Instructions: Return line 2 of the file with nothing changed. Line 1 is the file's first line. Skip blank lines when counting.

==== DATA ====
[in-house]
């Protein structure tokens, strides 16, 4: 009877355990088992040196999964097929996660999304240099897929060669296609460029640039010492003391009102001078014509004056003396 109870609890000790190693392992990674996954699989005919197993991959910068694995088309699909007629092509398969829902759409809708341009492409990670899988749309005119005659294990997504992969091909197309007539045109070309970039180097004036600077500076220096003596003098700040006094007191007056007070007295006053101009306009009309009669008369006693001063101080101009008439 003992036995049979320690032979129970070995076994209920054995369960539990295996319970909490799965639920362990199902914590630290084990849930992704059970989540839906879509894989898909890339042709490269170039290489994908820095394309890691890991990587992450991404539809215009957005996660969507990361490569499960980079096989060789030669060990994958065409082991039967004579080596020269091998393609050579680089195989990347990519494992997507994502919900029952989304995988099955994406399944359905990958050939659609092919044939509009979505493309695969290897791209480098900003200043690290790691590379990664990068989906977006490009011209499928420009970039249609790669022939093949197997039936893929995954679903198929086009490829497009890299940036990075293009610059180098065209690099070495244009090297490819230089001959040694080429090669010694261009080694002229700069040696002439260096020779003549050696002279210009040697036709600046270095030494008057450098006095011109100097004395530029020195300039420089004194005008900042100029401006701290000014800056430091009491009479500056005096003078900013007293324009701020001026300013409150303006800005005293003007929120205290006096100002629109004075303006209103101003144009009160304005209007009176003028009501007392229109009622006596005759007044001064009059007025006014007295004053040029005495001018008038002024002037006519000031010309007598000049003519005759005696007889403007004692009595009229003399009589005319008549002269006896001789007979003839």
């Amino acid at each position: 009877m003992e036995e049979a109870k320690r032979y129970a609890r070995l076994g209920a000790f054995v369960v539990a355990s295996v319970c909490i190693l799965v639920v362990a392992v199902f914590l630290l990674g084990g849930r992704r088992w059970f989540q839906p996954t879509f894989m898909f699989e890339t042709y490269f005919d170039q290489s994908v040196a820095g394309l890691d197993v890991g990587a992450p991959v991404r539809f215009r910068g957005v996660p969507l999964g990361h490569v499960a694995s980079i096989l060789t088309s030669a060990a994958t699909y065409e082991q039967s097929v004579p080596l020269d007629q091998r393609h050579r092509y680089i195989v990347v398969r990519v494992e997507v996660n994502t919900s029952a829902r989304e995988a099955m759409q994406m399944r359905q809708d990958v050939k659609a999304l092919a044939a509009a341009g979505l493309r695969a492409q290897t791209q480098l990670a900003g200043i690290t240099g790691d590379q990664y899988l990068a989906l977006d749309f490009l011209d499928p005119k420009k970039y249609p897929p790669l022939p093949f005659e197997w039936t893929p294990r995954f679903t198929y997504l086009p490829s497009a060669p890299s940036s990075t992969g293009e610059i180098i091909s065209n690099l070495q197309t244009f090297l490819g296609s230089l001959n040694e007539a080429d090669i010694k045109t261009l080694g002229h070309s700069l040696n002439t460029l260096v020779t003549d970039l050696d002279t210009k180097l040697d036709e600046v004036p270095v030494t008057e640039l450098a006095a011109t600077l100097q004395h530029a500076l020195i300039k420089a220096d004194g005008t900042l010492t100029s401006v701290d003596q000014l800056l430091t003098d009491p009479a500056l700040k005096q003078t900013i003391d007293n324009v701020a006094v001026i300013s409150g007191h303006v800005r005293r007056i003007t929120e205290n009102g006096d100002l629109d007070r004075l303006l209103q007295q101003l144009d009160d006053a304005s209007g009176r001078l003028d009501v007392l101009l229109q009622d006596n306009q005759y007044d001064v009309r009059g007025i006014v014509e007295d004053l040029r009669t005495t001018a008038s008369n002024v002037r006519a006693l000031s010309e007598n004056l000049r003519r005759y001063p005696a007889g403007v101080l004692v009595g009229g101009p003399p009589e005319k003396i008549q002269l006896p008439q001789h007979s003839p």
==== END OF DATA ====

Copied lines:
């Protein structure tokens, strides 16, 4: 009877355990088992040196999964097929996660999304240099897929060669296609460029640039010492003391009102001078014509004056003396 109870609890000790190693392992990674996954699989005919197993991959910068694995088309699909007629092509398969829902759409809708341009492409990670899988749309005119005659294990997504992969091909197309007539045109070309970039180097004036600077500076220096003596003098700040006094007191007056007070007295006053101009306009009309009669008369006693001063101080101009008439 003992036995049979320690032979129970070995076994209920054995369960539990295996319970909490799965639920362990199902914590630290084990849930992704059970989540839906879509894989898909890339042709490269170039290489994908820095394309890691890991990587992450991404539809215009957005996660969507990361490569499960980079096989060789030669060990994958065409082991039967004579080596020269091998393609050579680089195989990347990519494992997507994502919900029952989304995988099955994406399944359905990958050939659609092919044939509009979505493309695969290897791209480098900003200043690290790691590379990664990068989906977006490009011209499928420009970039249609790669022939093949197997039936893929995954679903198929086009490829497009890299940036990075293009610059180098065209690099070495244009090297490819230089001959040694080429090669010694261009080694002229700069040696002439260096020779003549050696002279210009040697036709600046270095030494008057450098006095011109100097004395530029020195300039420089004194005008900042100029401006701290000014800056430091009491009479500056005096003078900013007293324009701020001026300013409150303006800005005293003007929120205290006096100002629109004075303006209103101003144009009160304005209007009176003028009501007392229109009622006596005759007044001064009059007025006014007295004053040029005495001018008038002024002037006519000031010309007598000049003519005759005696007889403007004692009595009229003399009589005319008549002269006896001789007979003839």